TOKYO -- Lying on his London hotel bed, Takaakira Goto burst into tears of joy.
His band, MONO, had just blown away an audience at the Barbican Centre -- home to two U.K. orchestras -- with a spellbinding performance of their classical-infused instrumental noise rock.
The Tokyo-based fourpiece gig, enhanced by strings and brass from the Platinum Anniversary Orchestra, was released as a double album titled "Beyond the Past" earlier this year. The record charted at No.2 on Billboard's Classical Crossover Albums behind Metallica's "S&M2" live album.
For the band that had played 1,443 shows over two decades in 59 countries, the Dec. 14, 2019 concert was to be their last before the pandemic struck.
"The excitement was still in my body. I was feeling all the 20 years we had been performing," Taka told Nikkei Asia at the band's studio near Komazawa in western Tokyo. "It felt we had been on a pilgrimage. Walking on a roadless path, growing up on it, working to make our dreams come true."
"Pilgrimage of the Soul," MONO's 11th studio album, was released on Sept. 17. Recorded and mixed by legendary American musician and producer Steve Albini, the record takes their music's intensity to new extremes.
The opening track "Riptide" opens with a soft, intricate melody before violent guitars and drums crash in like a gunshot to launch an aural assault on the listener. The rest of the record uses the same loud-quiet dynamics in an orchestrated fusion of hard rock, shoegazing, and classical music.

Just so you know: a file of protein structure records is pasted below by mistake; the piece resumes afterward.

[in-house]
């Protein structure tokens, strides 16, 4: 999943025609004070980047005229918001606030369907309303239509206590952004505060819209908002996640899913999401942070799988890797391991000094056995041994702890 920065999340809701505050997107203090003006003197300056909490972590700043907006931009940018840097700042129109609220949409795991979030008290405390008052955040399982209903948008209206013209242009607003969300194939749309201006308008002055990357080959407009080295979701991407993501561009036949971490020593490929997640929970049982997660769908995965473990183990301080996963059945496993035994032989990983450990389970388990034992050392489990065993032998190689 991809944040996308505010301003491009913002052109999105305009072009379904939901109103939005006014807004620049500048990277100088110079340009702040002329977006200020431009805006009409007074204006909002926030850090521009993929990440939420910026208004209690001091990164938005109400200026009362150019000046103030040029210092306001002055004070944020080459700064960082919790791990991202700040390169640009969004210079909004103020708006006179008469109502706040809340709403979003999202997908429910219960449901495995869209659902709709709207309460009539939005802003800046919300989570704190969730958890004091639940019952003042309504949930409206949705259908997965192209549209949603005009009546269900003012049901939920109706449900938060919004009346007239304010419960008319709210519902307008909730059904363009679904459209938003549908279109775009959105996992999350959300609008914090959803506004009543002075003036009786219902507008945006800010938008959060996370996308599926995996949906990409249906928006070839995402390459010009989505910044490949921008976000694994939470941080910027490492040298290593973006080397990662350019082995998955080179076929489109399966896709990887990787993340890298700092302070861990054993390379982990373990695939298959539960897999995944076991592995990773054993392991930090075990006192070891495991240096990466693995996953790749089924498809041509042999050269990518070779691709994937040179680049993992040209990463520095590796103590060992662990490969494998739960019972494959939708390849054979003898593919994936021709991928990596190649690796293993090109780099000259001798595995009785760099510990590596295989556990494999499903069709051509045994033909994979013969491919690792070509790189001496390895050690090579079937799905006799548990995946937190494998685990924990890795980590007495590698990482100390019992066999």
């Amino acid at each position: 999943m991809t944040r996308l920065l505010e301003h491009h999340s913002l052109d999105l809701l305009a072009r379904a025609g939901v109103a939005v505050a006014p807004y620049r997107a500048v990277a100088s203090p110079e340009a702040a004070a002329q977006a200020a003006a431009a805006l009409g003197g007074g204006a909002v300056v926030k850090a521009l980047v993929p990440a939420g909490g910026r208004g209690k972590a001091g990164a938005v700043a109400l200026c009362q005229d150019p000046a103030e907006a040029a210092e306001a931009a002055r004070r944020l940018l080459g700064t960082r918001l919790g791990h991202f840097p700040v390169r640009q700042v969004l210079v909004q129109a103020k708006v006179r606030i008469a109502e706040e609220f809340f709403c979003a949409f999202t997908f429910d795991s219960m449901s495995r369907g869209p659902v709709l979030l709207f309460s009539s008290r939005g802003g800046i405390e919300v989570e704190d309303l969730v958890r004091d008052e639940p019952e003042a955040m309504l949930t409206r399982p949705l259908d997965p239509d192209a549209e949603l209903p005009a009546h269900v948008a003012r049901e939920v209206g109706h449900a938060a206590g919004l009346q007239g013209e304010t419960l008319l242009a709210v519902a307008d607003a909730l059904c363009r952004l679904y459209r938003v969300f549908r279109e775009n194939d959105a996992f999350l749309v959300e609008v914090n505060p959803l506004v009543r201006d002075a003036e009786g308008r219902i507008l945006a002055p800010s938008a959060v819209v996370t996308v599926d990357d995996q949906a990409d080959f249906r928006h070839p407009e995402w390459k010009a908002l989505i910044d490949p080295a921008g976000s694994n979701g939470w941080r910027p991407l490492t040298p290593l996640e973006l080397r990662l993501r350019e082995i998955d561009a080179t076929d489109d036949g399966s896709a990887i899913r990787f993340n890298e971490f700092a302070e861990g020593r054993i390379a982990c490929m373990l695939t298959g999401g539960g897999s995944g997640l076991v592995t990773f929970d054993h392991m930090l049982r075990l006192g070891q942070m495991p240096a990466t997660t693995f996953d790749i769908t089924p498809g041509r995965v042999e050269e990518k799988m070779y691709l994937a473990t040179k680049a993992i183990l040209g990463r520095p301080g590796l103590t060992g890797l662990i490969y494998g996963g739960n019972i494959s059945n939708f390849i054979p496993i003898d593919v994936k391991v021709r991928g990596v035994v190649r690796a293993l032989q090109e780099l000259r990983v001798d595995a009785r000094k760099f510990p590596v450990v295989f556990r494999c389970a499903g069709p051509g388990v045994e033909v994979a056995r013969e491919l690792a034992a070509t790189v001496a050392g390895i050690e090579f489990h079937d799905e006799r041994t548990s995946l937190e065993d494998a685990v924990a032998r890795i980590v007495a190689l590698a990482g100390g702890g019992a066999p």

"We started out not being able to get gigs at live houses in Japan because we didn't sing songs," Taka said. "The opening track on the new record is about entering a world with no one to share it with... and we wanted it to portray our 20-year journey."
This journey started in the late 1990s when Taka recruited Hideki "Yoda" Suematsu as a second guitarist -- "He was like a little brother to me" -- adding Tamaki Kunishi after advertising for a female bass player. Together with then drummer Yasunori Takada, they met for the first time in the same Komazawa studio.
"The first time we played with tracks I had prepared it didn't really work, but the second time we practiced, I had a moment when I knew it would work. This opened up our future," Taka said.
MONO played their first gig at Club 251 in Tokyo's artsy Shimokitazawa district in January 2000, with a few more shows across the city that year. "But," said Taka, "because it was hard to get bookings, I realized we would be better trying our luck overseas."
In November that year, they exchanged faxes with a friend in New York who got them a gig at the bottom of the bill at the Mercury Lounge.
"We had no money, and after landing we took a taxi straight to the venue, and were told to go on straight away. It was nerve-wracking," Taka recalled. "There were only about five or six people in the crowd by the time we finished. I had many dreams about what our first overseas show would be like, but the reality was a shock."